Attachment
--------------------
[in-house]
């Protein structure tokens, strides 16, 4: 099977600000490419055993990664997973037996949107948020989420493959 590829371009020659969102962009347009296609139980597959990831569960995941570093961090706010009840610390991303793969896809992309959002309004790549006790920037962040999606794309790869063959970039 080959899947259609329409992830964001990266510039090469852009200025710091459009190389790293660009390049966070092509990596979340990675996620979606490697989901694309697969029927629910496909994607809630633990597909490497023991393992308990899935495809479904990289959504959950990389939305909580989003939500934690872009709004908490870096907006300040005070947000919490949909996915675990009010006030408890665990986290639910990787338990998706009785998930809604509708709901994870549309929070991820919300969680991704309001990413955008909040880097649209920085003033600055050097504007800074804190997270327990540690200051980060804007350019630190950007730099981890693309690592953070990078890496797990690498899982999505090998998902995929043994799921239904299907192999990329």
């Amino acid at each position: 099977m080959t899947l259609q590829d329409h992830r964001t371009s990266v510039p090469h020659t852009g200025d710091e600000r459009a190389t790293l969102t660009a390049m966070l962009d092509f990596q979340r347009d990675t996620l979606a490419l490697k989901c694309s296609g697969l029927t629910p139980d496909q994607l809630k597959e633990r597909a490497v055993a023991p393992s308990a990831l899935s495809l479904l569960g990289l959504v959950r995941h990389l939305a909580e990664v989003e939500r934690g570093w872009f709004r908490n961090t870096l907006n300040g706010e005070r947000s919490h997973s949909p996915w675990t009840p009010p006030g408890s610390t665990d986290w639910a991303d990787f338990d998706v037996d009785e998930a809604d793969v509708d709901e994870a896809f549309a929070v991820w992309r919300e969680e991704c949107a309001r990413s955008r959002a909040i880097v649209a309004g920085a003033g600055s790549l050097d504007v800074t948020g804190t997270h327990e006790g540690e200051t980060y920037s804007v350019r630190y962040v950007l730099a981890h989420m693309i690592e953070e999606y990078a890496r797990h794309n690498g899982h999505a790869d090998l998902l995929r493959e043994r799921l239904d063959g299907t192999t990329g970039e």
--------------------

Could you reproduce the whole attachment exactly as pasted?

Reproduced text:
[in-house]
């Protein structure tokens, strides 16, 4: 099977600000490419055993990664997973037996949107948020989420493959 590829371009020659969102962009347009296609139980597959990831569960995941570093961090706010009840610390991303793969896809992309959002309004790549006790920037962040999606794309790869063959970039 080959899947259609329409992830964001990266510039090469852009200025710091459009190389790293660009390049966070092509990596979340990675996620979606490697989901694309697969029927629910496909994607809630633990597909490497023991393992308990899935495809479904990289959504959950990389939305909580989003939500934690872009709004908490870096907006300040005070947000919490949909996915675990009010006030408890665990986290639910990787338990998706009785998930809604509708709901994870549309929070991820919300969680991704309001990413955008909040880097649209920085003033600055050097504007800074804190997270327990540690200051980060804007350019630190950007730099981890693309690592953070990078890496797990690498899982999505090998998902995929043994799921239904299907192999990329």
């Amino acid at each position: 099977m080959t899947l259609q590829d329409h992830r964001t371009s990266v510039p090469h020659t852009g200025d710091e600000r459009a190389t790293l969102t660009a390049m966070l962009d092509f990596q979340r347009d990675t996620l979606a490419l490697k989901c694309s296609g697969l029927t629910p139980d496909q994607l809630k597959e633990r597909a490497v055993a023991p393992s308990a990831l899935s495809l479904l569960g990289l959504v959950r995941h990389l939305a909580e990664v989003e939500r934690g570093w872009f709004r908490n961090t870096l907006n300040g706010e005070r947000s919490h997973s949909p996915w675990t009840p009010p006030g408890s610390t665990d986290w639910a991303d990787f338990d998706v037996d009785e998930a809604d793969v509708d709901e994870a896809f549309a929070v991820w992309r919300e969680e991704c949107a309001r990413s955008r959002a909040i880097v649209a309004g920085a003033g600055s790549l050097d504007v800074t948020g804190t997270h327990e006790g540690e200051t980060y920037s804007v350019r630190y962040v950007l730099a981890h989420m693309i690592e953070e999606y990078a890496r797990h794309n690498g899982h999505a790869d090998l998902l995929r493959e043994r799921l239904d063959g299907t192999t990329g970039e």